But I digress into pragmatics when there is an interesting theoretical question with great pragmatic significance for other countries. Is there a valid claim of self-determination for the ethnic Russian population of Ukraine? Article 1 of both the International Covenant on Civil and Political Rights (ICCPR) and the International Covenant on Economic, Social and Cultural Rights (ICESCR) state: “All peoples have the right of self-determination. By virtue of that right they freely determine their political status and freely pursue their economic, social and cultural development.”

In a very real sense, pragmatics enter again because we have a tendency to praise popular uprisings that result in “democratic” overthrow of dictators, such as happened during the “Arab Spring” in Tunisia and Libya. But sometimes those revolutions don’t turn out so well as we are now finding with Egypt.

In addition, the self-determination language raises a very troubling issue: what is a “people?” Do French-speaking Quebecoise have a right to separation from the rest of Canada? Was the violent breakup of the former Yugoslavia justified by some principle of ethnic separatism?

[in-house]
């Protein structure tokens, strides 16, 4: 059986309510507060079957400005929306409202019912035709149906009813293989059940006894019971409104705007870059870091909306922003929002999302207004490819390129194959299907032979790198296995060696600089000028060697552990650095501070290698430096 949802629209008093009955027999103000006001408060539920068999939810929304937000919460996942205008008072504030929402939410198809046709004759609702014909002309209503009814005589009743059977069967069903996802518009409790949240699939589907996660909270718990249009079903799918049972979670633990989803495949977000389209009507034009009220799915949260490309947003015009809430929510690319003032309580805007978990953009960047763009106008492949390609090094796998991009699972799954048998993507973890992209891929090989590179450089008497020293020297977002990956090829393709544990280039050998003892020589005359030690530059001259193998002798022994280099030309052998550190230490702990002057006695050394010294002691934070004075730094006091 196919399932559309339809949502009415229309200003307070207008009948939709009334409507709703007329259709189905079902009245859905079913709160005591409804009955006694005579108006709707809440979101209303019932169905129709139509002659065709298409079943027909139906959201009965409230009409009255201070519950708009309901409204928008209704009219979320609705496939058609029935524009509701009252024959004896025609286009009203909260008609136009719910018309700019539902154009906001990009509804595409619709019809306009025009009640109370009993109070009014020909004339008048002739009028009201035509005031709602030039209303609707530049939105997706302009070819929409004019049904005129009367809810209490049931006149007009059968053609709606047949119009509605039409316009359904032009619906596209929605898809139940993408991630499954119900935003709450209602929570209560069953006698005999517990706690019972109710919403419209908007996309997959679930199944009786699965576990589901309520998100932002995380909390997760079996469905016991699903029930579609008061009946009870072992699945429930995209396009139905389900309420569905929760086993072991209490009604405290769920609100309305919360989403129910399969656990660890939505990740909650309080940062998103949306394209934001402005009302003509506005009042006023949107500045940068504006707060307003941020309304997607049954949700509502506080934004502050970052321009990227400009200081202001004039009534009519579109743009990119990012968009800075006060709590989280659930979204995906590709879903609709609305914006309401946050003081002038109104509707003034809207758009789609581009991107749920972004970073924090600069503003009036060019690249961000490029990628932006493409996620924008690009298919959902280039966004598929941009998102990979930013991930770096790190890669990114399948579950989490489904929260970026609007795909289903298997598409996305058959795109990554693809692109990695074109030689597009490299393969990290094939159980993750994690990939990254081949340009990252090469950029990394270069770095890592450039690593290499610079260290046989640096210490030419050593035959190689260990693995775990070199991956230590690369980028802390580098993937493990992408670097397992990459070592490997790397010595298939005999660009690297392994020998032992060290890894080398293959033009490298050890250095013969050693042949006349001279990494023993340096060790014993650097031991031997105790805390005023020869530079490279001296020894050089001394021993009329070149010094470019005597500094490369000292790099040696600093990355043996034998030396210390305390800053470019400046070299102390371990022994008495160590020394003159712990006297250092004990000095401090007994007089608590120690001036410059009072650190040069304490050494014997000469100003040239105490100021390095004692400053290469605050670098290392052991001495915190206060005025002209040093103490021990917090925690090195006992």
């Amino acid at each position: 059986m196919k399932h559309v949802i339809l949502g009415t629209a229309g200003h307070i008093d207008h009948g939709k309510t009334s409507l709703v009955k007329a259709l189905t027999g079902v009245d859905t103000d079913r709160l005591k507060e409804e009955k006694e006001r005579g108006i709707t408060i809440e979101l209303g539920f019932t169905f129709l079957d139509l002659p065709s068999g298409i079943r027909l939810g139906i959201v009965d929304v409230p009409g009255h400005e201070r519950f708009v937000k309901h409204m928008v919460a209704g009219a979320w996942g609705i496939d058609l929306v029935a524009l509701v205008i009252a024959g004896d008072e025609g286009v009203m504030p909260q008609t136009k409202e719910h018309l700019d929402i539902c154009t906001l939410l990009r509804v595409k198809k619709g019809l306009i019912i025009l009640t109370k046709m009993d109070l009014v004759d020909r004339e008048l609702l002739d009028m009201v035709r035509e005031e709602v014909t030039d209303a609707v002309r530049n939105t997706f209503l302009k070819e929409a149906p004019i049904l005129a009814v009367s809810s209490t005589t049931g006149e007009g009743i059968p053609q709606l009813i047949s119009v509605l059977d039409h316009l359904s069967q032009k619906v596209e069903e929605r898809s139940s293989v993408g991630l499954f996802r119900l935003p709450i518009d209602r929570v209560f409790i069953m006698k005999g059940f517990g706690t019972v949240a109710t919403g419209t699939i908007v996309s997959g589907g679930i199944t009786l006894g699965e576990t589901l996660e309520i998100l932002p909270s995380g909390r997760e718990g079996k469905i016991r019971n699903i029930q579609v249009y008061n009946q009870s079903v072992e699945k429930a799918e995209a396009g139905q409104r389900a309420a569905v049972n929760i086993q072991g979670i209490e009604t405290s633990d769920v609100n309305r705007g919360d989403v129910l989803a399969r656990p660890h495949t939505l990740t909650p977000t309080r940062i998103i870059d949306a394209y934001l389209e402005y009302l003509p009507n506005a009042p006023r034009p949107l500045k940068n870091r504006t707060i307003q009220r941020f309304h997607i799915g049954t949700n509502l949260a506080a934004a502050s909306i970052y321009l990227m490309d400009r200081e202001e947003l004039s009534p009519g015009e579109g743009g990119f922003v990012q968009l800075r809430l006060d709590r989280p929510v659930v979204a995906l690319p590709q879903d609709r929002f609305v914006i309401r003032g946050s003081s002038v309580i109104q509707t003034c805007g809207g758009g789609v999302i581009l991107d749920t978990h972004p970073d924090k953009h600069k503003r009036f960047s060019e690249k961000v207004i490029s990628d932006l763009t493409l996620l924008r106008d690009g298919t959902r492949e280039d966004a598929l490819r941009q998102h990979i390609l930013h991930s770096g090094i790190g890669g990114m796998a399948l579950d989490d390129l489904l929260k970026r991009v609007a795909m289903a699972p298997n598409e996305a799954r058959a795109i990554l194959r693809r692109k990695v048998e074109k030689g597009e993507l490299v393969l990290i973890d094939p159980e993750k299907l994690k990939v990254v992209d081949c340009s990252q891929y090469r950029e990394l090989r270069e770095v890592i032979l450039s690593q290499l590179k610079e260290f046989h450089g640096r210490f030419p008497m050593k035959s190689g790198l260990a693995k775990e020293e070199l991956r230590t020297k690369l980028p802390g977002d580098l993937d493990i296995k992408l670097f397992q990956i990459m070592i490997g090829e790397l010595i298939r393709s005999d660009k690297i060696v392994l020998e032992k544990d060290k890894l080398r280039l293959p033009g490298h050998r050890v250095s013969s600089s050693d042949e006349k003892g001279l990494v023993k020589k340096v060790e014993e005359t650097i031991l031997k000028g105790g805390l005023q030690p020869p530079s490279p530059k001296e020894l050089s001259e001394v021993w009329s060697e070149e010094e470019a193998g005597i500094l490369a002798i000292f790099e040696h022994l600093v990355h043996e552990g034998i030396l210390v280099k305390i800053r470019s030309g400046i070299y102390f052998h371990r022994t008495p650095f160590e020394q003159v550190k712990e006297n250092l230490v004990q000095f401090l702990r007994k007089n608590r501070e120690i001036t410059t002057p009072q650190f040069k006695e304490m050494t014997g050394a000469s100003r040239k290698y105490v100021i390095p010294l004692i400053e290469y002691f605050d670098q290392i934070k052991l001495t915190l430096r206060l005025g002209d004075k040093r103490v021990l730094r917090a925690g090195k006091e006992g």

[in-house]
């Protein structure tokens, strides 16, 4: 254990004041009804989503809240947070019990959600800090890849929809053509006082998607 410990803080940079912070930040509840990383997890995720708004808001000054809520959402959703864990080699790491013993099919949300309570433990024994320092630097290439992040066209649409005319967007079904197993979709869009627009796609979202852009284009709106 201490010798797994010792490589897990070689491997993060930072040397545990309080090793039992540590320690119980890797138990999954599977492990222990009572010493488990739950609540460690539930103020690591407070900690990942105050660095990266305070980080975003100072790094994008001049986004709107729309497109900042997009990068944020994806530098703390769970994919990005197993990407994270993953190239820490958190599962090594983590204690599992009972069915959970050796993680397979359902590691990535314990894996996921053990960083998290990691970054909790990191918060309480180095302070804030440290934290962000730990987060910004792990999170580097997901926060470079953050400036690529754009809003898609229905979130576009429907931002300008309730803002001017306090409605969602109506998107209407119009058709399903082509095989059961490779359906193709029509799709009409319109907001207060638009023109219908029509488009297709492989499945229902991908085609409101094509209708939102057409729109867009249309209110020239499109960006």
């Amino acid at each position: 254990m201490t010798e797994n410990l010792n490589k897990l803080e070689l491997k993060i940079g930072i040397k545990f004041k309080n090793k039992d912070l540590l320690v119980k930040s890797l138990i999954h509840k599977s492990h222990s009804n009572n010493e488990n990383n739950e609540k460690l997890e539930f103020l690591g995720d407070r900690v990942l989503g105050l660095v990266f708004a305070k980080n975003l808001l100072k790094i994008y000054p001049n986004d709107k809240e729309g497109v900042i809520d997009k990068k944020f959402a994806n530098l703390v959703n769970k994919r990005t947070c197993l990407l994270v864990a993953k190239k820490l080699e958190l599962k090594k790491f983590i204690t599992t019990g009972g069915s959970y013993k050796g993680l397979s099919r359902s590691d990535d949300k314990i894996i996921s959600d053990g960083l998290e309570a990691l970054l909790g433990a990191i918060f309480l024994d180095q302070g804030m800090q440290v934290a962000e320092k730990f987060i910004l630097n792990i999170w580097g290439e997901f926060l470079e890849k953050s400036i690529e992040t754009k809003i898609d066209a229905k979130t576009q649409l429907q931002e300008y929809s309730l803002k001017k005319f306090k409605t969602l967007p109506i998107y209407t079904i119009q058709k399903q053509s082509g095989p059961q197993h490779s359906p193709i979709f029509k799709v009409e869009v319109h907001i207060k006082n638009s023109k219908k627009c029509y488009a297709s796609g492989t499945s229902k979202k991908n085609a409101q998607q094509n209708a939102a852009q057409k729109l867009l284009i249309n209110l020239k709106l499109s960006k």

Surely the world will not be a better place if every political unit of the globe is ethnically distinct from every other political unit. Not only is this a very dangerous recipe for cross-border clashes, it could destroy the diversity of the human race that is vital for free thought as well as biological strength.

The hope of the future lies in ethnic diversity, not ethnic purity. It will surely be many centuries, if ever, before we completely eliminate ethnic identity from the human DNA. But the world will be a much better place when that occurs. Meanwhile, we need to resist the idea that ethnic identity is a valid means of defining a nation-state. It may be important in the history of a region, and it may be in some instances a valid reason for allowing separation when the dominant part of a nation agrees that it would be better for a region to separate. But using ethnicity as the defining characteristic of a nation is a dangerous proposition.

To summarize:

  1. No American politician will go to jail for crimes committed in the “war on terrorism” or invasion of Iraq because it is just impossible to prosecute.
  2. The President should openly admit that crimes were committed by the U.S. and that we stand by our creed of human rights.
  3. Trying to out-tough a tough guy just plays into his hands – let him blunder his way through a period of dictatorship and see where his country lands.
  4.   Ethnicity is a very poor formula for defining a nation.